Why is work experience in economics a good idea?

You have already shown yourself to be analytical, a good communicator and creative. However, employers are also looking for personal skills, presentation skills, IT and communication skills, making work experience crucial.

By undertaking a form of work experience you have, again, shown your self-motivation to employers. As well as this the opportunity you have a chance to

  • apply the theories taught to you to the working world
  • develop and learn new skills, such as IT or presentation skills
  • experience a real working environment
  • see if the field you are working in appeals to you for your future career, and if not, allowing you to discount it
  • experience the application process, from cover letters to interviews, providing an authentic taste of the competitive job market
  • to network with others in the industry

All of these result in a very healthy looking CV, and hopefully, more job prospects.

Why not just get a part-time job?

With work experience, different lengths are possible, from 3-week internships to 12-month placements. This allows the chance to experience 3 or 4 different industries during summer breaks or perhaps the option of a placement year. Say you’ve found yourself work experience with Company X for 6 weeks, but half way through the first week you’ve decided it’s not for you. There is no point in quitting (as you would if it were a job rather then work experience) as working for 5 and a half weeks more isn’t going to be the end of the world. At the end of the 6 weeks, you leave, you have a good reference, you have learnt new skills, your CV is looking plumper and you can say wholeheartedly that you do not wish to go into that specific job area.

In terms of real experience, there are few good part-time jobs which will help with your future career (especially for economics). However, the opportunities that firms offer through work experience and internship programmes are normally based a lot more on building your skills as an individual rather than just the job. There is no problem with work/study balance because work experience will only take place in periods of no study.

There is, in most cases, also a monetary gain. Employers want to snap up good students. Students can’t afford to work for free and still survive. Employers train the students and, if all goes to plan, the student graduates with a job in the firm. If that sounds too good to be true, the National Council for Work Experience undertook a study in which they found 73% of employers have recruited individuals on a permanent basis as a result of work experience.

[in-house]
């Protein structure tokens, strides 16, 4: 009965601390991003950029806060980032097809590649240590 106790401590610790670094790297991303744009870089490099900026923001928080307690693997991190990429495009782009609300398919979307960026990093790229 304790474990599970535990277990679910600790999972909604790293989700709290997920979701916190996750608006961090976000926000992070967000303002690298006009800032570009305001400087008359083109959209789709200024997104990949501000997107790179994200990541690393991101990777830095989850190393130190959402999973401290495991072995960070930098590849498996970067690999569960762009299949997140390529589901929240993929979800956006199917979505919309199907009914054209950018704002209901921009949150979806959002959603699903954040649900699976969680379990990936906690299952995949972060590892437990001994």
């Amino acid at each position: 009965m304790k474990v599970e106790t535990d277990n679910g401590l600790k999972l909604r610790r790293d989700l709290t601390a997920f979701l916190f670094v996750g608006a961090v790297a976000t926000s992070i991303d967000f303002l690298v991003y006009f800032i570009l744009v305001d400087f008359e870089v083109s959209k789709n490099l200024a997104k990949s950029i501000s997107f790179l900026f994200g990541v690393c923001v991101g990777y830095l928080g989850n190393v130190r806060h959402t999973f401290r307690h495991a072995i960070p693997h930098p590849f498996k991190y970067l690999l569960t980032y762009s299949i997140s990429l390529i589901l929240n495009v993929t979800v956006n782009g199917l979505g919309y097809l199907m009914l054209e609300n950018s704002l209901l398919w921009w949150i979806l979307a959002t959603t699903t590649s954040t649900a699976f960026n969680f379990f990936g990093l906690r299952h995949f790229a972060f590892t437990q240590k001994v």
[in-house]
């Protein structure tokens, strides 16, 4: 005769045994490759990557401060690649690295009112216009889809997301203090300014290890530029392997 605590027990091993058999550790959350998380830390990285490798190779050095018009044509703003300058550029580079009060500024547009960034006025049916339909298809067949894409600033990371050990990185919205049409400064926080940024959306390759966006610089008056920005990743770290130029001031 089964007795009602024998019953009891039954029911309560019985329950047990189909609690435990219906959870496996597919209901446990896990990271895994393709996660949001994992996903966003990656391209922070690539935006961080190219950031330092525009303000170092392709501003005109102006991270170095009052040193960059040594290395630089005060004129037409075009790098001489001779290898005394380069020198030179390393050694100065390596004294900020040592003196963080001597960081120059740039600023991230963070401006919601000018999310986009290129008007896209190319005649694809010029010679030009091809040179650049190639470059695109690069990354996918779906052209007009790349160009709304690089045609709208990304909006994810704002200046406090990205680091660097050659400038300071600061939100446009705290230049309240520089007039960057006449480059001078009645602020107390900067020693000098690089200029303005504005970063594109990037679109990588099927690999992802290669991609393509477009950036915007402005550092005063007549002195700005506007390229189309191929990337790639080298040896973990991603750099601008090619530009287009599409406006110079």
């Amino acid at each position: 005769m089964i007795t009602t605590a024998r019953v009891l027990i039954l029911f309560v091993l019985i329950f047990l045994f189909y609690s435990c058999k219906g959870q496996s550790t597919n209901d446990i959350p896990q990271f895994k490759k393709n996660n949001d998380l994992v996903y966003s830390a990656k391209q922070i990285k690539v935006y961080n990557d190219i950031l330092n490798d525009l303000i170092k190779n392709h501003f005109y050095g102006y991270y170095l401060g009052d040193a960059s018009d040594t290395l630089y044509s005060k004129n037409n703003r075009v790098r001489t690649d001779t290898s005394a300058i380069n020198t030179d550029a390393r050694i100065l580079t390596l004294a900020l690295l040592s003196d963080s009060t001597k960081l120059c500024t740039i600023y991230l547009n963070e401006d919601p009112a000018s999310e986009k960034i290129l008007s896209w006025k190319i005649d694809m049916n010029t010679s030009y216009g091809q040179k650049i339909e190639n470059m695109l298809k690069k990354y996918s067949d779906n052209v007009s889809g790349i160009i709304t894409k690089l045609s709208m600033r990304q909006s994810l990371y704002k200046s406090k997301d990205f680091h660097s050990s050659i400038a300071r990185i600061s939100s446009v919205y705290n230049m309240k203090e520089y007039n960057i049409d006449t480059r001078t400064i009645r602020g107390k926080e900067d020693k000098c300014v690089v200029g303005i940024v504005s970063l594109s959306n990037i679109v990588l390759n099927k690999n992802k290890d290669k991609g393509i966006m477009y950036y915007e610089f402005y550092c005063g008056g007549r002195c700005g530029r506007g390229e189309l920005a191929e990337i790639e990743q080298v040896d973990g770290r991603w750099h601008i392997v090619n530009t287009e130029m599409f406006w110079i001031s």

You have already shown yourself to be analytical, a good communicator and creative. However, employers are also looking for personal skills, presentation skills, IT and communication skills, making work experience crucial.

By undertaking a form of work experience you have, again, shown your self-motivation to employers. As well as this the opportunity you have a chance to

  • apply the theories taught to you to the working world
  • develop and learn new skills, such as IT or presentation skills
  • experience a real working environment
  • see if the field you are working in appeals to you for your future career, and if not, allowing you to discount it
  • experience the application process, from cover letters to interviews, providing an authentic taste of the competitive job market
  • to network with others in the industry

All of these result in a very healthy looking CV, and hopefully, more job prospects.

Why not just get a part-time job?

With work experience, different lengths are possible, from 3-week internships to 12-month placements. This allows the chance to experience 3 or 4 different industries during summer breaks or perhaps the option of a placement year. Say you’ve found yourself work experience with Company X for 6 weeks, but half way through the first week you’ve decided it’s not for you. There is no point in quitting (as you would if it were a job rather then work experience) as working for 5 and a half weeks more isn’t going to be the end of the world. At the end of the 6 weeks, you leave, you have a good reference, you have learnt new skills, your CV is looking plumper and you can say wholeheartedly that you do not wish to go into that specific job area.

In terms of real experience, there are few good part-time jobs which will help with your future career (especially for economics). However, the opportunities that firms offer through work experience and internship programmes are normally based a lot more on building your skills as an individual rather than just the job. There is no problem with work/study balance because work experience will only take place in periods of no study.

There is, in most cases, also a monetary gain. Employers want to snap up good students. Students can’t afford to work for free and still survive. Employers train the students and, if all goes to plan, the student graduates with a job in the firm. If that sounds too good to be true, the National Council for Work Experience undertook a study in which they found 73% of employers have recruited individuals on a permanent basis as a result of work experience.

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